Tuesday, October 25, 2005

Chronicle: Klein Failed to Disclose Royalty Problem with Prop. 71

Stem cell chairman Robert Klein knew before last fall's electoral approval of Prop. 71 that the promised stem cell royalty sharing with the state was under a federal cloud, but he did not disclose the fact publicly, the San Francisco Chronicle reported Tuesday.

Reporter Bernadette Tansey wrote the story that said California "might actually be forbidden from sharing royalties by federal tax laws -- that is, if California chooses to finance the program by the cheapest possible route: tax-exempt bonds."

The problem with the tax laws has been floating around for at least several months. What is new in Tansey's thorough-going piece is that Klein was aware of the issue before voters approved creation of the stem cell agency. Passage of Prop. 71 came in the wake of a campaign-financed study that predicted the state could receive one billion dollars or more in royalties.

The Chronicle reported that neither Klein or CIRM would comment on the question of when he knew about the royalty sharing problem.

Tansey quoted Robert Feyer, an attorney with Orrick, Herrington & Sutcliffe, as the source for Klein's prior knowledge. Orrick helped draft the initiative and also serves as bond counsel to the state of California.

"'It starts to have the look of a bait and switch," said Jesse Reynolds, a spokesman for the Center for Genetics and Society," according to Tansey.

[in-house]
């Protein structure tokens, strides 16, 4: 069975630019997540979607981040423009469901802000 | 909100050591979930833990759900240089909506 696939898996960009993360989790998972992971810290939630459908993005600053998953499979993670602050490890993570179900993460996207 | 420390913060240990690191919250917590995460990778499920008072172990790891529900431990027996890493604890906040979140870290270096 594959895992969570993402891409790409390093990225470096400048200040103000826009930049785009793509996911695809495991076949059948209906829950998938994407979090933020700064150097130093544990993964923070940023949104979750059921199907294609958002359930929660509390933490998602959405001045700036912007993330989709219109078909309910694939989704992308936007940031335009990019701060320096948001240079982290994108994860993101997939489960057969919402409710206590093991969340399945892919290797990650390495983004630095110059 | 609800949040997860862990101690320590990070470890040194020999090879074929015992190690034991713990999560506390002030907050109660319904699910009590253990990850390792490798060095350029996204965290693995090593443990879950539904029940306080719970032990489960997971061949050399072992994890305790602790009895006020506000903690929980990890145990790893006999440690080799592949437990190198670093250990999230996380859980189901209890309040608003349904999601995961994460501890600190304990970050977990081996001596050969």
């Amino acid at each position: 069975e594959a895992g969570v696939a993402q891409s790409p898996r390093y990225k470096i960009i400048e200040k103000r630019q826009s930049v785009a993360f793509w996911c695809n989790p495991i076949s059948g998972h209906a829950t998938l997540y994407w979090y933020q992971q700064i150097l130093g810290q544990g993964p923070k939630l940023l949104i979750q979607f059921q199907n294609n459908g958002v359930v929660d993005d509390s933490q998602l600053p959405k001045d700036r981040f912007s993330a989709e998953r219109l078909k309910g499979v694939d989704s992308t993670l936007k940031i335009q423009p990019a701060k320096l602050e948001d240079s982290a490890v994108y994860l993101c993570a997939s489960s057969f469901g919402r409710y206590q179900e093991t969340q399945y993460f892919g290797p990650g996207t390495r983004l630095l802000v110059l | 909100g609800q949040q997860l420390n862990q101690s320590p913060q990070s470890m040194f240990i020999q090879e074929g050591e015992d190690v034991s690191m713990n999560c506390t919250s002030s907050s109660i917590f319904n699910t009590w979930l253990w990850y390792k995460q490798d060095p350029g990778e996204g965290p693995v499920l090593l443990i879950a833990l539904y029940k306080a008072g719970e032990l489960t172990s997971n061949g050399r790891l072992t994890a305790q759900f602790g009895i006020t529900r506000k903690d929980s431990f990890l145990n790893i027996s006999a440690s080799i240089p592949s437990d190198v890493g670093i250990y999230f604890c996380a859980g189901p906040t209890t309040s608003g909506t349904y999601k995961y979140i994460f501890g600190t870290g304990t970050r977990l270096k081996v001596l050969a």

She reported, "The potential problems have to do with a complex and unsettled question: how federal tax law will apply to a novel state research venture, supported by tax-exempt bonds, that involves a state split of private profits.

"But IRS rules largely forbid the states to use tax-exempt bonds to benefit specific private enterprises rather than serving a general public good -- and to share revenue from an enterprise to the extent that the state becomes like a business partner."

How the question will shake out is very much up in the air.

"Whether Klein should have told voters (about the issue) depends on how you look at it, said Robert Stern of the Center for Governmental Studies in Los Angeles, a nonprofit institute focused on government reform," the Chronicle reported.

"'A legal obligation? No,' Stern said. 'A moral obligation? Sure."

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